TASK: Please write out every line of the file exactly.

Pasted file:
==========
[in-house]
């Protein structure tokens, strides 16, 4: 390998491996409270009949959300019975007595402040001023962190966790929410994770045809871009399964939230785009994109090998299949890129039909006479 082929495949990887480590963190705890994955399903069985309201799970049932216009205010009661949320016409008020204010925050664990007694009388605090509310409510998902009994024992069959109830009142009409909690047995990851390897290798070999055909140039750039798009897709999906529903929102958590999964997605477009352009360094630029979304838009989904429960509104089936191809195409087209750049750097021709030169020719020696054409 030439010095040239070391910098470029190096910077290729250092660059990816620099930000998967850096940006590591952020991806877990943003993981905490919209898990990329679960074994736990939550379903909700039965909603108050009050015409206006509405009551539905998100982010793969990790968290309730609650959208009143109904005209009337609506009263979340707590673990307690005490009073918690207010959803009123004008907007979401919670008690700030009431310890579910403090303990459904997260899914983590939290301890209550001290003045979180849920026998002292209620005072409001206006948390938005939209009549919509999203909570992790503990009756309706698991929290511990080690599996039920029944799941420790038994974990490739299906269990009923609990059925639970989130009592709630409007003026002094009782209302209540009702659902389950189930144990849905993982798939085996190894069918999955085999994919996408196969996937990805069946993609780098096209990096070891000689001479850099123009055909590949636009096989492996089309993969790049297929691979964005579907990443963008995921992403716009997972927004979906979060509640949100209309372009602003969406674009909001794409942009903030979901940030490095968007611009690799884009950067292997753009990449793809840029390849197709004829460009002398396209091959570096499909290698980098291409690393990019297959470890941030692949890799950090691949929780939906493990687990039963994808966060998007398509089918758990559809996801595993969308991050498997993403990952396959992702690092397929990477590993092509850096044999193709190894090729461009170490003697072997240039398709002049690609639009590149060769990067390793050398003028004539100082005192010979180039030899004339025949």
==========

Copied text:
[in-house]
């Protein structure tokens, strides 16, 4: 390998491996409270009949959300019975007595402040001023962190966790929410994770045809871009399964939230785009994109090998299949890129039909006479 082929495949990887480590963190705890994955399903069985309201799970049932216009205010009661949320016409008020204010925050664990007694009388605090509310409510998902009994024992069959109830009142009409909690047995990851390897290798070999055909140039750039798009897709999906529903929102958590999964997605477009352009360094630029979304838009989904429960509104089936191809195409087209750049750097021709030169020719020696054409 030439010095040239070391910098470029190096910077290729250092660059990816620099930000998967850096940006590591952020991806877990943003993981905490919209898990990329679960074994736990939550379903909700039965909603108050009050015409206006509405009551539905998100982010793969990790968290309730609650959208009143109904005209009337609506009263979340707590673990307690005490009073918690207010959803009123004008907007979401919670008690700030009431310890579910403090303990459904997260899914983590939290301890209550001290003045979180849920026998002292209620005072409001206006948390938005939209009549919509999203909570992790503990009756309706698991929290511990080690599996039920029944799941420790038994974990490739299906269990009923609990059925639970989130009592709630409007003026002094009782209302209540009702659902389950189930144990849905993982798939085996190894069918999955085999994919996408196969996937990805069946993609780098096209990096070891000689001479850099123009055909590949636009096989492996089309993969790049297929691979964005579907990443963008995921992403716009997972927004979906979060509640949100209309372009602003969406674009909001794409942009903030979901940030490095968007611009690799884009950067292997753009990449793809840029390849197709004829460009002398396209091959570096499909290698980098291409690393990019297959470890941030692949890799950090691949929780939906493990687990039963994808966060998007398509089918758990559809996801595993969308991050498997993403990952396959992702690092397929990477590993092509850096044999193709190894090729461009170490003697072997240039398709002049690609639009590149060769990067390793050398003028004539100082005192010979180039030899004339025949």